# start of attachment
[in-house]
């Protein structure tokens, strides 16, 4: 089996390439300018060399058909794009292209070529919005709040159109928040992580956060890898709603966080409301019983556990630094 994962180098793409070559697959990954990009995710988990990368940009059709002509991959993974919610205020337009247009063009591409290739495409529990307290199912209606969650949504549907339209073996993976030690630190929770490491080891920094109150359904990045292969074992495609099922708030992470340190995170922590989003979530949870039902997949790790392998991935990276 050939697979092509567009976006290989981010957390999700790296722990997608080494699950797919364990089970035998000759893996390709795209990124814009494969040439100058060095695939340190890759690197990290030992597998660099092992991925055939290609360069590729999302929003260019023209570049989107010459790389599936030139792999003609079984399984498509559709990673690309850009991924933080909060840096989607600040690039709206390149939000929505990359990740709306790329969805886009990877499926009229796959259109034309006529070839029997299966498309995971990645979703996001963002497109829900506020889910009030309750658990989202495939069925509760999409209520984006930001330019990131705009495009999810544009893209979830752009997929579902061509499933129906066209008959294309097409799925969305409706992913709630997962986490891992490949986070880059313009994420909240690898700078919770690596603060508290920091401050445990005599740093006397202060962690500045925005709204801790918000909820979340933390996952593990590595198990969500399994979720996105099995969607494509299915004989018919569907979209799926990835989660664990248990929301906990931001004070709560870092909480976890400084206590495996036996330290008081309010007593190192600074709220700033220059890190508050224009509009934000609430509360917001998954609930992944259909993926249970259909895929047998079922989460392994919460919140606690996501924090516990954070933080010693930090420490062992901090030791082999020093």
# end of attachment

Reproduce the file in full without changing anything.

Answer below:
[in-house]
């Protein structure tokens, strides 16, 4: 089996390439300018060399058909794009292209070529919005709040159109928040992580956060890898709603966080409301019983556990630094 994962180098793409070559697959990954990009995710988990990368940009059709002509991959993974919610205020337009247009063009591409290739495409529990307290199912209606969650949504549907339209073996993976030690630190929770490491080891920094109150359904990045292969074992495609099922708030992470340190995170922590989003979530949870039902997949790790392998991935990276 050939697979092509567009976006290989981010957390999700790296722990997608080494699950797919364990089970035998000759893996390709795209990124814009494969040439100058060095695939340190890759690197990290030992597998660099092992991925055939290609360069590729999302929003260019023209570049989107010459790389599936030139792999003609079984399984498509559709990673690309850009991924933080909060840096989607600040690039709206390149939000929505990359990740709306790329969805886009990877499926009229796959259109034309006529070839029997299966498309995971990645979703996001963002497109829900506020889910009030309750658990989202495939069925509760999409209520984006930001330019990131705009495009999810544009893209979830752009997929579902061509499933129906066209008959294309097409799925969305409706992913709630997962986490891992490949986070880059313009994420909240690898700078919770690596603060508290920091401050445990005599740093006397202060962690500045925005709204801790918000909820979340933390996952593990590595198990969500399994979720996105099995969607494509299915004989018919569907979209799926990835989660664990248990929301906990931001004070709560870092909480976890400084206590495996036996330290008081309010007593190192600074709220700033220059890190508050224009509009934000609430509360917001998954609930992944259909993926249970259909895929047998079922989460392994919460919140606690996501924090516990954070933080010693930090420490062992901090030791082999020093």